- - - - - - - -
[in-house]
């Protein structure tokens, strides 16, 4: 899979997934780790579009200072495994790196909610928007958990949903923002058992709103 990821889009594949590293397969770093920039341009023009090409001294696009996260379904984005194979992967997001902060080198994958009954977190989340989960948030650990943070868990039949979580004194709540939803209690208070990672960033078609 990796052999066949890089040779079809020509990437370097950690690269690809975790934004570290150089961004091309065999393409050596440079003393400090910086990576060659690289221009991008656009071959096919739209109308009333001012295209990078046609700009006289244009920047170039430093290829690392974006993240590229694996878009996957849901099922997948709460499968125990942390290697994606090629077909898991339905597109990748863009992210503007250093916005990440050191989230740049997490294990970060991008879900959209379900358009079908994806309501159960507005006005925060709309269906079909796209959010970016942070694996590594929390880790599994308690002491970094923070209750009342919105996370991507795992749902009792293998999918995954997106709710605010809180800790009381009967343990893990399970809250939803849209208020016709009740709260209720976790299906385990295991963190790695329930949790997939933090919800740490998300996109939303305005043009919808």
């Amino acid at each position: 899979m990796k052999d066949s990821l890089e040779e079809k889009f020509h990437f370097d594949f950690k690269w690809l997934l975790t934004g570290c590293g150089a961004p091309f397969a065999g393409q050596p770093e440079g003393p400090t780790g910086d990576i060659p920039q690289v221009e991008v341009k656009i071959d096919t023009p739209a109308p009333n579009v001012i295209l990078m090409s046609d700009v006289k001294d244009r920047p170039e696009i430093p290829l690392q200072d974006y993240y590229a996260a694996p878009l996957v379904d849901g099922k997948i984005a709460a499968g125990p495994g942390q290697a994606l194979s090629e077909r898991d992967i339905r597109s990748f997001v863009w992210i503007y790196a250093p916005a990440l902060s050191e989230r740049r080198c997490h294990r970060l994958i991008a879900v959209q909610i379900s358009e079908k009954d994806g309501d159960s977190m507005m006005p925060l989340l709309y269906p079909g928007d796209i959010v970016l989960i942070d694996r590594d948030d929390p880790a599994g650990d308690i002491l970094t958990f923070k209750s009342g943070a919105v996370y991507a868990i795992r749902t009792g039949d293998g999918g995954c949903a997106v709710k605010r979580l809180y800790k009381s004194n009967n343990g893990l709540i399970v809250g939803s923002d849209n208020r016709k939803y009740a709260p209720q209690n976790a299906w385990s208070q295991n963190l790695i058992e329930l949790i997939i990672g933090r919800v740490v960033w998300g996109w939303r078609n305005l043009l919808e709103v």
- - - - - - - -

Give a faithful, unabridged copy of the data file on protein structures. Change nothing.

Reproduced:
[in-house]
């Protein structure tokens, strides 16, 4: 899979997934780790579009200072495994790196909610928007958990949903923002058992709103 990821889009594949590293397969770093920039341009023009090409001294696009996260379904984005194979992967997001902060080198994958009954977190989340989960948030650990943070868990039949979580004194709540939803209690208070990672960033078609 990796052999066949890089040779079809020509990437370097950690690269690809975790934004570290150089961004091309065999393409050596440079003393400090910086990576060659690289221009991008656009071959096919739209109308009333001012295209990078046609700009006289244009920047170039430093290829690392974006993240590229694996878009996957849901099922997948709460499968125990942390290697994606090629077909898991339905597109990748863009992210503007250093916005990440050191989230740049997490294990970060991008879900959209379900358009079908994806309501159960507005006005925060709309269906079909796209959010970016942070694996590594929390880790599994308690002491970094923070209750009342919105996370991507795992749902009792293998999918995954997106709710605010809180800790009381009967343990893990399970809250939803849209208020016709009740709260209720976790299906385990295991963190790695329930949790997939933090919800740490998300996109939303305005043009919808």
């Amino acid at each position: 899979m990796k052999d066949s990821l890089e040779e079809k889009f020509h990437f370097d594949f950690k690269w690809l997934l975790t934004g570290c590293g150089a961004p091309f397969a065999g393409q050596p770093e440079g003393p400090t780790g910086d990576i060659p920039q690289v221009e991008v341009k656009i071959d096919t023009p739209a109308p009333n579009v001012i295209l990078m090409s046609d700009v006289k001294d244009r920047p170039e696009i430093p290829l690392q200072d974006y993240y590229a996260a694996p878009l996957v379904d849901g099922k997948i984005a709460a499968g125990p495994g942390q290697a994606l194979s090629e077909r898991d992967i339905r597109s990748f997001v863009w992210i503007y790196a250093p916005a990440l902060s050191e989230r740049r080198c997490h294990r970060l994958i991008a879900v959209q909610i379900s358009e079908k009954d994806g309501d159960s977190m507005m006005p925060l989340l709309y269906p079909g928007d796209i959010v970016l989960i942070d694996r590594d948030d929390p880790a599994g650990d308690i002491l970094t958990f923070k209750s009342g943070a919105v996370y991507a868990i795992r749902t009792g039949d293998g999918g995954c949903a997106v709710k605010r979580l809180y800790k009381s004194n009967n343990g893990l709540i399970v809250g939803s923002d849209n208020r016709k939803y009740a709260p209720q209690n976790a299906w385990s208070q295991n963190l790695i058992e329930l949790i997939i990672g933090r919800v740490v960033w998300g996109w939303r078609n305005l043009l919808e709103v």